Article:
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Vermont farmer Howard Prussack describes his mixed veggie operation, High Meadows Farm, and his love for growing food in the soil. He uses techniques such as cover cropping and landscape fabric to keep the soil covered on his hilly acreage. Organic matter in his soil has increased significantly in the years he has been farming. He touches on the importance of small farms in maintaining the health of rural communities across America. Read the full transcript below.

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Howard Prussack of High Meadows Farm

I love this whole concept because it’s soil-based. Soil, and soil life, and taking care of the earth was the basis of why I started doing what I’m doing. I said, “Well that sounds like a nice way to spend a life.”

I’m Howard Prussack, I started farming here in 1971. We have 65 acres here and we do a dozen acres of vegetables. We’ve got about 30,000 square feet of greenhouse.

We focus on basically six crops, whereas we used to do everything. But over the years, and in a push to be economically stable, we’ve just learned to focus on fewer crops and put our energies into developing those markets. And it’s worked out well. Onions are one of the primary crops, and tomatoes, winter squash, basically nothing too exotic.

We deliver throughout New England, we have our own trucks & we go through one distributor. We sell to almost all the local co-ops and garden centers and we do one farmer’s market that I co-founded in 1976.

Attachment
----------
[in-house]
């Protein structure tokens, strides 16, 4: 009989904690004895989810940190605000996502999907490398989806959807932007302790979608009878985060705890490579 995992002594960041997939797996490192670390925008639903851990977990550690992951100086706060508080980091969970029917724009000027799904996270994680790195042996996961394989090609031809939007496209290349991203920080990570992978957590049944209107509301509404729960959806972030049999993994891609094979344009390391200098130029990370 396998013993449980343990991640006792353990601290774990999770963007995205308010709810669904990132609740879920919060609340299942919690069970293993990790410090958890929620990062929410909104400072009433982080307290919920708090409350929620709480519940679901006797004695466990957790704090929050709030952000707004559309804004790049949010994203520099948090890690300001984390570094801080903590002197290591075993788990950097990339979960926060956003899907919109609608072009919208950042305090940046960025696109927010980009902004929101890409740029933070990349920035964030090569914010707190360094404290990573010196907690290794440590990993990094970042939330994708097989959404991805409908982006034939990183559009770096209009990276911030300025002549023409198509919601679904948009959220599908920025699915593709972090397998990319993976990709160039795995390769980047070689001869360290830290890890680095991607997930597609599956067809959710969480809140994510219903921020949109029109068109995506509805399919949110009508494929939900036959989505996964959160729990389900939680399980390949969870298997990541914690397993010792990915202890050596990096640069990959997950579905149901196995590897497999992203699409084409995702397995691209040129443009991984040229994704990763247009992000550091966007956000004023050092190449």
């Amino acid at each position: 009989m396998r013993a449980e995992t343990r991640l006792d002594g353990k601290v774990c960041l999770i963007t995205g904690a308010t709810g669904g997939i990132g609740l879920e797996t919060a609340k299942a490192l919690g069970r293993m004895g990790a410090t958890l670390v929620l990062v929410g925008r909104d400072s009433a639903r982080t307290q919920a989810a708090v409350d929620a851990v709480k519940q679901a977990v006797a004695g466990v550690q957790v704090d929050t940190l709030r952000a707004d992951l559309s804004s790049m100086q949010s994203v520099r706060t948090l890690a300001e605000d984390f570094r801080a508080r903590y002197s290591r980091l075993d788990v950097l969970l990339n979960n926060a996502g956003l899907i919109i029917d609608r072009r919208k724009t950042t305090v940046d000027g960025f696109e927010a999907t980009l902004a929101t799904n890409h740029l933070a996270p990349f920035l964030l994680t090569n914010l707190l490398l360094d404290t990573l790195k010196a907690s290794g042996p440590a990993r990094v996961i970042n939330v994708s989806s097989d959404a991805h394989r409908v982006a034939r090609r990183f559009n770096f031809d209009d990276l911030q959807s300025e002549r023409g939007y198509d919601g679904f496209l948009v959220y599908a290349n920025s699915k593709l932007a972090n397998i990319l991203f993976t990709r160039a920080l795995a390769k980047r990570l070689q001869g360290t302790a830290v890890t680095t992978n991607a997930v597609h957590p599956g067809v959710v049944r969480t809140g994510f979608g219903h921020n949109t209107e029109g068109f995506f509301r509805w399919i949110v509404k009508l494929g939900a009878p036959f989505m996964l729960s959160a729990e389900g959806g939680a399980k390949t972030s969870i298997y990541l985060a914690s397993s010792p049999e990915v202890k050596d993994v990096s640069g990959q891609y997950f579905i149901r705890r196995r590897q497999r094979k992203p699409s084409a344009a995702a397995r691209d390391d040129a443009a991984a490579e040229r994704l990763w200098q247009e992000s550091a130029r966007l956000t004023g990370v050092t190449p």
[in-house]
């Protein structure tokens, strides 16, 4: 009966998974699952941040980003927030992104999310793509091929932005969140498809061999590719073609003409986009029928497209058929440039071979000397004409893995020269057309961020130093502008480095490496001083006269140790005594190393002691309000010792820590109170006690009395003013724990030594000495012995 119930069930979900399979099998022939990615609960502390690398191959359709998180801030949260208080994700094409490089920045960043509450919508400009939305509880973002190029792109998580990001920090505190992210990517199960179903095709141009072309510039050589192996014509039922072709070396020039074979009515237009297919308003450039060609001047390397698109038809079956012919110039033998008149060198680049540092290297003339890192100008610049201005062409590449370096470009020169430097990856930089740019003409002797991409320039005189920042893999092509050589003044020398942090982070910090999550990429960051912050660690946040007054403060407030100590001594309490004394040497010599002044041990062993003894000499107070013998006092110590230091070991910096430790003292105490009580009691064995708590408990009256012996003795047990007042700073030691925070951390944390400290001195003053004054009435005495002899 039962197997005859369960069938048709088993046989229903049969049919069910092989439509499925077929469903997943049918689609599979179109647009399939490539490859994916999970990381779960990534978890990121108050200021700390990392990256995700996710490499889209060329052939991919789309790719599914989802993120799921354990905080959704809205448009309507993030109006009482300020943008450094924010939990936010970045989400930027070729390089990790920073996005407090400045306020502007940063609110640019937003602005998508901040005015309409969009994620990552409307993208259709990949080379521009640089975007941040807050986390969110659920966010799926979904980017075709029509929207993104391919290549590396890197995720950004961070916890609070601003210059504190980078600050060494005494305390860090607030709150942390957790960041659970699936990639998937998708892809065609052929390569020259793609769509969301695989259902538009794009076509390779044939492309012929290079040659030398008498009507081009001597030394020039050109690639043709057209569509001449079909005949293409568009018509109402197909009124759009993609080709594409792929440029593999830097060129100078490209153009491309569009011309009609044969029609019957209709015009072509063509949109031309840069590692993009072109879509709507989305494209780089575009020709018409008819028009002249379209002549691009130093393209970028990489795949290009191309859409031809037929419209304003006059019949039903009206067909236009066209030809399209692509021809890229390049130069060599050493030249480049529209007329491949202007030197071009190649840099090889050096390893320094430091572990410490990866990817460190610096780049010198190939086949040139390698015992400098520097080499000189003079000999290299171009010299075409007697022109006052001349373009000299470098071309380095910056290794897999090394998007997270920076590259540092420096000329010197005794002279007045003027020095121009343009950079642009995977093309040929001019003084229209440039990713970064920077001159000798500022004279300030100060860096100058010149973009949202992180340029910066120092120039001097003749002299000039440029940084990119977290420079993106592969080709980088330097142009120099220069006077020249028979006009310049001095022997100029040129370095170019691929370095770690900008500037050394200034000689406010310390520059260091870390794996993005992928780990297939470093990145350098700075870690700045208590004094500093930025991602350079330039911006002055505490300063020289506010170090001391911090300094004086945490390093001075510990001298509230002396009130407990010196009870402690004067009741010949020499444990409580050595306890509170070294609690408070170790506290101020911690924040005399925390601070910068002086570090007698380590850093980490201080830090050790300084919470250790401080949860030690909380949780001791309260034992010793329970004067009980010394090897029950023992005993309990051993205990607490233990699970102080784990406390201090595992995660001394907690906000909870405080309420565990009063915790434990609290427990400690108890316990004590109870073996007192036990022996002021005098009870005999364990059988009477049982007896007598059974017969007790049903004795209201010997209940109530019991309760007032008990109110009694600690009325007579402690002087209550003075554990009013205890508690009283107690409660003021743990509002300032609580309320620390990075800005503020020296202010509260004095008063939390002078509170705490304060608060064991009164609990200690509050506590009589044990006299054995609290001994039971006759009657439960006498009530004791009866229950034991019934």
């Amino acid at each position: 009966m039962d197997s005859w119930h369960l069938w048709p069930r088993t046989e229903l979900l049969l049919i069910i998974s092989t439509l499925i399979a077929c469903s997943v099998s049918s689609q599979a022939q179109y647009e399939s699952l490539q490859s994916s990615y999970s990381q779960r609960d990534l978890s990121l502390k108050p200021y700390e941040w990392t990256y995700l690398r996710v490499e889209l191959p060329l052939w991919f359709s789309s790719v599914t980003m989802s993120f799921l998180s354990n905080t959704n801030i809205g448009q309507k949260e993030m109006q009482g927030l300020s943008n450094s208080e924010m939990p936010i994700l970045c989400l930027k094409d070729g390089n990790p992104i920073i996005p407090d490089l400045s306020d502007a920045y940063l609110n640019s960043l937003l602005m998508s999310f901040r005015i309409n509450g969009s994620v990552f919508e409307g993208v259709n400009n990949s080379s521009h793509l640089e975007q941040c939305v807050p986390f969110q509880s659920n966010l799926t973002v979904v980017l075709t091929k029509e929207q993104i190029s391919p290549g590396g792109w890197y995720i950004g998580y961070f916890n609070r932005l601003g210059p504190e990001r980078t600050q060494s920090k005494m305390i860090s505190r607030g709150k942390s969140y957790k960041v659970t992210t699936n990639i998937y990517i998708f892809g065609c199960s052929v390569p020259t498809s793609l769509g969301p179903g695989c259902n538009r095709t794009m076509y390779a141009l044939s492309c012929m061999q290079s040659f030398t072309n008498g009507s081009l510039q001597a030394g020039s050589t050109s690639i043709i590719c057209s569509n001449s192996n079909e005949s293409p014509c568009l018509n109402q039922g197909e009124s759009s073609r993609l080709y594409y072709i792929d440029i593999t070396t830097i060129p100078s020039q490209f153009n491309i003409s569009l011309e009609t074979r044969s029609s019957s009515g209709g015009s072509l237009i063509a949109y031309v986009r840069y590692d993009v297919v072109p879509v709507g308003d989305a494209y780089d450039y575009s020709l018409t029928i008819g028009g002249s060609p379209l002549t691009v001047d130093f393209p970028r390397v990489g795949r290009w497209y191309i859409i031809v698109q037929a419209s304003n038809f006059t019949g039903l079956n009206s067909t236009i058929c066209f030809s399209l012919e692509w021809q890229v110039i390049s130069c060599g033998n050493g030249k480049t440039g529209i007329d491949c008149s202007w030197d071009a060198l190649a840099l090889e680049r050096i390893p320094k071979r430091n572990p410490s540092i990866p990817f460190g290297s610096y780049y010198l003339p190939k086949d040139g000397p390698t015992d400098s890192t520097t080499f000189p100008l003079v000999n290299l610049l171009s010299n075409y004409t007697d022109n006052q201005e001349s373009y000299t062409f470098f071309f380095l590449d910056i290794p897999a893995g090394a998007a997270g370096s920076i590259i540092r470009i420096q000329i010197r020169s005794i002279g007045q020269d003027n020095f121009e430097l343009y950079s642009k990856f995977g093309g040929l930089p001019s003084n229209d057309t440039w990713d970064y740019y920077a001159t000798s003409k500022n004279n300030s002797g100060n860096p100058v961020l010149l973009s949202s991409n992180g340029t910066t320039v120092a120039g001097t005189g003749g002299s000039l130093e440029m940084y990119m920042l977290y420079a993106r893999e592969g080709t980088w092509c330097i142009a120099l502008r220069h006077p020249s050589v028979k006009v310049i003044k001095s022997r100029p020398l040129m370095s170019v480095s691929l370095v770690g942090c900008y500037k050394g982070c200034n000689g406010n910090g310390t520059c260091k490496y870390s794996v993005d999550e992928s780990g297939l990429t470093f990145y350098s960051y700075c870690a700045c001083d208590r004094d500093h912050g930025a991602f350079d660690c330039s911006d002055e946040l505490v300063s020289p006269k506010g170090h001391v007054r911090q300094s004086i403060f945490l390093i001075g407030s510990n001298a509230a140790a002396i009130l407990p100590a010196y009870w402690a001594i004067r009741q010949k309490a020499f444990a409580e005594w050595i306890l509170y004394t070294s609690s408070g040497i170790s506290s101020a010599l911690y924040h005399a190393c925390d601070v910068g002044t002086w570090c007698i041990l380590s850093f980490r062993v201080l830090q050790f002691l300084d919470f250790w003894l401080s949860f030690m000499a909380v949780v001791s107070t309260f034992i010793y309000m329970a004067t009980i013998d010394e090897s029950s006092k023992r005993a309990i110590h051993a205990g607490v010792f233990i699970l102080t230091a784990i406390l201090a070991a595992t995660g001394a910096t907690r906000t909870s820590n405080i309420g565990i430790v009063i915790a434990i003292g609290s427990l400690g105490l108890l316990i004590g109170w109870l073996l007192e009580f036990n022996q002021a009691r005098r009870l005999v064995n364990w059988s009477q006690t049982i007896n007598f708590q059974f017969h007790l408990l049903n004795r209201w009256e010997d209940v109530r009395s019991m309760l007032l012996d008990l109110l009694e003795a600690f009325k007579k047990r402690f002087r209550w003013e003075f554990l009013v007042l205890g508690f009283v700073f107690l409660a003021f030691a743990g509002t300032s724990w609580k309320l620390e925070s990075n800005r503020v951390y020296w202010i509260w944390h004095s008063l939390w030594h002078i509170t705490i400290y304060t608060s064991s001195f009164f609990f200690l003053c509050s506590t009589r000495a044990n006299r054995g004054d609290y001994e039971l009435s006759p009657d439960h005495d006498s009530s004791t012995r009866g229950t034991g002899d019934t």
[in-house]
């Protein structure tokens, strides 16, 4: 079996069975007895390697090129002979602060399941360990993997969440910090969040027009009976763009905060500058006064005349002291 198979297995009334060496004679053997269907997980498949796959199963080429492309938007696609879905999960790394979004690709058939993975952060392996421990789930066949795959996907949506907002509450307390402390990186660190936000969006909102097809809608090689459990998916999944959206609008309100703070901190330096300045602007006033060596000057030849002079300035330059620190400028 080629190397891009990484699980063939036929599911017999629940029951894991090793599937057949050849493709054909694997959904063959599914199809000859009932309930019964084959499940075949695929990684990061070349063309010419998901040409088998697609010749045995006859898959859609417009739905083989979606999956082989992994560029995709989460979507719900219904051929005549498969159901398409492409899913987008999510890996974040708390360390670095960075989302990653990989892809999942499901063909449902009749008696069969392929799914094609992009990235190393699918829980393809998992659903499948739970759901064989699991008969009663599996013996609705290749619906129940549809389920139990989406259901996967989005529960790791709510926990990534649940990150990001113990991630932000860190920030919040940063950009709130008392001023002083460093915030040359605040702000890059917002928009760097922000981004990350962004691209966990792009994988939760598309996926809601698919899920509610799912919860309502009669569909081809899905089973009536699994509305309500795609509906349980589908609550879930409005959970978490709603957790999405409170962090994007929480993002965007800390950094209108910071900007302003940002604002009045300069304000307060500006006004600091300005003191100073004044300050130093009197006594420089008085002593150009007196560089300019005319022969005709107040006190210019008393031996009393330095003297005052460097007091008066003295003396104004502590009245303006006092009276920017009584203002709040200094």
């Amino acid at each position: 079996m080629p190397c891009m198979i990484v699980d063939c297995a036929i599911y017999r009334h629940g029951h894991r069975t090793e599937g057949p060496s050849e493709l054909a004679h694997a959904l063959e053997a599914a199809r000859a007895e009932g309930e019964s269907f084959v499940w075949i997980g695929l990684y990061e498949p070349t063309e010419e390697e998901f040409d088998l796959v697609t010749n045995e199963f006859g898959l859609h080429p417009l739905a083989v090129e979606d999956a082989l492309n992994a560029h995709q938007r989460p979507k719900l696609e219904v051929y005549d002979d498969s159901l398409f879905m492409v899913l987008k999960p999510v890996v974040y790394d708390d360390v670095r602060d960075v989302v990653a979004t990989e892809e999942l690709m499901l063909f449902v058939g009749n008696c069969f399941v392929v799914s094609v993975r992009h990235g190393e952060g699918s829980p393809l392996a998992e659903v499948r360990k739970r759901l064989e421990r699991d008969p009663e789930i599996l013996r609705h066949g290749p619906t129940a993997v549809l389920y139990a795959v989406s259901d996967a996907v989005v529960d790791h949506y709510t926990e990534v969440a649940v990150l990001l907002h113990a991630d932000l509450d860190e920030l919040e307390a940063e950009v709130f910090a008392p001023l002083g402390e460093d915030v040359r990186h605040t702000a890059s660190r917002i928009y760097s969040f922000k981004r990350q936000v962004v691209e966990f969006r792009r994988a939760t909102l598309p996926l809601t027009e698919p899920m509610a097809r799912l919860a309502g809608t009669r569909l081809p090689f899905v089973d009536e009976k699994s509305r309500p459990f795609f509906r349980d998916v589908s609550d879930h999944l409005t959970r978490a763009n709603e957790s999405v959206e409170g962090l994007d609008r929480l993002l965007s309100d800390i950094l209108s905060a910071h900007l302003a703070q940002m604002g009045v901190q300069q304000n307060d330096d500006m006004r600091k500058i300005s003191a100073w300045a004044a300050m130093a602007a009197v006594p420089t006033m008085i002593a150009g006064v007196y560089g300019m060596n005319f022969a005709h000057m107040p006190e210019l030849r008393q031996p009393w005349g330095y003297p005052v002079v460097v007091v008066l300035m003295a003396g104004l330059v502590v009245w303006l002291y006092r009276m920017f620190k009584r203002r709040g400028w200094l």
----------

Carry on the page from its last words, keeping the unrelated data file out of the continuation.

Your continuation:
My fertility program is based on crop rotation with legumes. They’ll be in legumes and green manure crops for two years and then they’re back into vegetables for two years. And we just keep everything rotating.

I get in manure from a dairy farm that we spread a year before we’re going to use that field for vegetables. We use organic dehydrated chicken manure for when we do planting. It must be good because it smells and the growth we see is good.

This system works. We do soil analysis every couple of years.

Our organic matter is up to 7% on average in the fields, whereas my greenhouse is like 8.9 percent organic matter that we’ve built up. And when I first started here there was moss growing on the land because some of the fields were in corn for so long.

Weeds are not a huge issue. We use black plastic and white plastic mulch and we do a ground fabric between the beds, which helps for erosion control and soil conservation. This is our third year now using it and we’re still using the same material. So, I think it’ll last for at least another three years if we’re careful.

I like soil-based growing because it keeps people working on the land. We have a bunch of employees here and they shop at the local stores and the local co-ops.

And we’re integrated now into the real fabric of the community. And you could replicate me thousands of times all over the country because that’s what small farms do – they weave into the fabric of their local community. And if they go, there’s gonna be holes in this fabric and it’ll just unravel. And what’s left for rural communities?

I support this labeling initiative and I look forward to seeing the Real Organic Project succeed.

Oh, yeah, an interesting side note: I was Vermont’s first certified organic farm in 1976 and I’m proud to be among this emerging group! I think that it’s going to be part of a solid future for us all.